The acting in Martino’s film is more traditionally “good”, with Anita Strindberg and Luigi Pistilli genuinely, uncomfortably unappealing in the leads, and some welcome sex appeal shipping in by the reliably underdressed Edwige Fenech. What disappointed me was the lack of swooning beauty and striking images, which are what I go to Italian horror for. I counted two lovely moments, though ~

When a preposterously over-the-top prostitute shows up in town, her near-instantaneous murder is a depressing inevitability. This disturbing little scene is one of the last things she sees. Love the doll.

Gratuitous lesbian love scene — with rather striking dissolve from two silhouettes.

Fulci being the mad doctor he is, his movie has a more consistent visual quality, with low-flying cat POV shots, and the cat himself is full of personality. Plot revolves — or spins, rather — around Magee’s tendency to astrally project his spirit into the cat and use it to do his murderous bidding, a sort of feline MONKEY SHINES avant la lettre.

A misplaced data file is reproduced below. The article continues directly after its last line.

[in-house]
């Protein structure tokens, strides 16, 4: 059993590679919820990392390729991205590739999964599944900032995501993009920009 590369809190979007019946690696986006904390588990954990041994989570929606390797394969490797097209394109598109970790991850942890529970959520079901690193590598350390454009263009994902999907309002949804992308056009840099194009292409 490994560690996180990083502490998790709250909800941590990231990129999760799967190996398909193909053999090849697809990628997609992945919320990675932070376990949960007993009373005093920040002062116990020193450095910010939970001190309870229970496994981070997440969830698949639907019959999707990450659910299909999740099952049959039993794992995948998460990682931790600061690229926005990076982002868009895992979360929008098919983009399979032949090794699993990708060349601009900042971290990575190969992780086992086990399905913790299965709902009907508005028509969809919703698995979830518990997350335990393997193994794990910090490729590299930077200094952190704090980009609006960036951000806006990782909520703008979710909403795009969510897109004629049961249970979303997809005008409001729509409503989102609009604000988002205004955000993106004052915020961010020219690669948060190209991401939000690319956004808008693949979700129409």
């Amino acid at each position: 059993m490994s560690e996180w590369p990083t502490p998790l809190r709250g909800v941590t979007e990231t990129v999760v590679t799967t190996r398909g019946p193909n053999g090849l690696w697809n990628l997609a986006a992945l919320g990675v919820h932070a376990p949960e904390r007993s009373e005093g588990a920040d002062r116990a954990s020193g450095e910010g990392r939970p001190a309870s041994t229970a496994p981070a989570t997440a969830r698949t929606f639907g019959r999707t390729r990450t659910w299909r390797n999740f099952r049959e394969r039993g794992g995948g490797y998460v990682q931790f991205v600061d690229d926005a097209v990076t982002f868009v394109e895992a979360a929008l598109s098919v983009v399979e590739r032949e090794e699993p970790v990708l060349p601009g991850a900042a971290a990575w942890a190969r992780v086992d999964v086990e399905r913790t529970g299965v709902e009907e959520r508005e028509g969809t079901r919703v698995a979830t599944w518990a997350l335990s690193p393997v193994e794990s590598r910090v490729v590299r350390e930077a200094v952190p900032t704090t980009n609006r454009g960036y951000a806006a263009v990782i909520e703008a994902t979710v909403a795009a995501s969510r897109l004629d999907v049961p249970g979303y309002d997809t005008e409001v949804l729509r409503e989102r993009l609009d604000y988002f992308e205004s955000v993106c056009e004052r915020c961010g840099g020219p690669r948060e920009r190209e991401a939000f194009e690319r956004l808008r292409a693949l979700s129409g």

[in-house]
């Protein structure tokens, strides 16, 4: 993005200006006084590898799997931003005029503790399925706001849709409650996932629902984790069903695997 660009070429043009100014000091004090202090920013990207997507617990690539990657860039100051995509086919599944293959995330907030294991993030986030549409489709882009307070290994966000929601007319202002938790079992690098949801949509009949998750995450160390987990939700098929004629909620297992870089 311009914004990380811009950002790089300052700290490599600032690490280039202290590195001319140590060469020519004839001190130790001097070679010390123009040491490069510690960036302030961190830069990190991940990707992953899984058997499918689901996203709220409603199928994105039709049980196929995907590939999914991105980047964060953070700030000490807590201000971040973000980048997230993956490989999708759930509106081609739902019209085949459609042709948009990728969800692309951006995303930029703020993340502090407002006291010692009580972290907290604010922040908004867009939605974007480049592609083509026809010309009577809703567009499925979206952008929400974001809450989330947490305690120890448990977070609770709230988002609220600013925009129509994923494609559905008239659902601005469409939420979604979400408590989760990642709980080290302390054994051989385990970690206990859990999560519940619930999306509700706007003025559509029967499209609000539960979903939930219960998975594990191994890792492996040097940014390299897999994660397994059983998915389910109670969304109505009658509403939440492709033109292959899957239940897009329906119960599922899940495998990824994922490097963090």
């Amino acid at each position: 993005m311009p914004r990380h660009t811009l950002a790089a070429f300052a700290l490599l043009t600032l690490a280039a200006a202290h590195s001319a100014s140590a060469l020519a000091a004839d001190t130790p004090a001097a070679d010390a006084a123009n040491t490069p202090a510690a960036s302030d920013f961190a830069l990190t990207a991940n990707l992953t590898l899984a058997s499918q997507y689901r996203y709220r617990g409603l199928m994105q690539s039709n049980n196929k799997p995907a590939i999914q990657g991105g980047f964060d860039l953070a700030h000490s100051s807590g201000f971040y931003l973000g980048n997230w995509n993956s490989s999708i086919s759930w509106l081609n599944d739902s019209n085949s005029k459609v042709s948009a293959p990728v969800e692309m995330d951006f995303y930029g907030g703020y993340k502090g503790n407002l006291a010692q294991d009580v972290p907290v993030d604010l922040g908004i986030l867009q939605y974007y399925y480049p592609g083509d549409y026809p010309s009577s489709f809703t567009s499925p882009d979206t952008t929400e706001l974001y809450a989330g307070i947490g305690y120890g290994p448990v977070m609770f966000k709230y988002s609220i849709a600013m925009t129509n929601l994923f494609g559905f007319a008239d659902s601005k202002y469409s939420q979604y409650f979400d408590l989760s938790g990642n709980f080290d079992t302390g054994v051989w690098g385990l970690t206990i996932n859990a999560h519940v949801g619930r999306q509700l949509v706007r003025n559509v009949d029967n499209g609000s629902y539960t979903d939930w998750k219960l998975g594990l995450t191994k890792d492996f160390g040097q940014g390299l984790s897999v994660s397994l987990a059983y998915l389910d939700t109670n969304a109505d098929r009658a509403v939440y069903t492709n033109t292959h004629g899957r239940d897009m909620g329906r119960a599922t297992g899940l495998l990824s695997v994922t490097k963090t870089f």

By chance, in revisiting Freddie Francis and Robert Bloch’s horror compendium TORTURE GARDEN, for the sake of the third episode, in which Peter Cushing keeps a reanimated Poe in his cellar, churning out new tales of Mystery and the Imagination*, I realised that the film’s first episode was very much Poe-derived. Michael Bryant (a sort of Martin Amis type, crisply fervid with ciggie) murders a supposedly wealthy uncle (enabling Francis to repeat some of the persecuted-person-in-a-wheelchair he tried out first for Karel Reisz when he shot NIGHT MUST FALL) — so far, so Tell-Tale Heart. Then he unearths a coffin with a headless skeleton and a very much alive cat. This one isn’t pure black, so it photographs with more personality. As it psychically brainwashes Bryant, he speaks aloud the transmitted thoughts: as he says “you’re hungry,” Francis cuts to the little fellow licking his chops. Francis’s horrors always have a cheeky sense of humour.

* Cushing and Jack Palance are both huge fun (Cushing gets a drunks scene) and Francis blocks their conversations very nicely, and I don’t mind that the set wall visibly wobbles during their fight and I’m more bemused than annoyed that Palance plays a Brit and Cushing a yank, but really, the ending falls apart disastrously. It’s amusing that the great Poe collector has actually collected Poe himself, but the pay-off ought to involve something of the author’s personality, not just some diabolical double-cross. Still, the rest of the film has magnificent stuff from Burgess Meredith (as Dr Diablo) and Michael Ripper (as the personification of ubiquity).

For Anne Billson.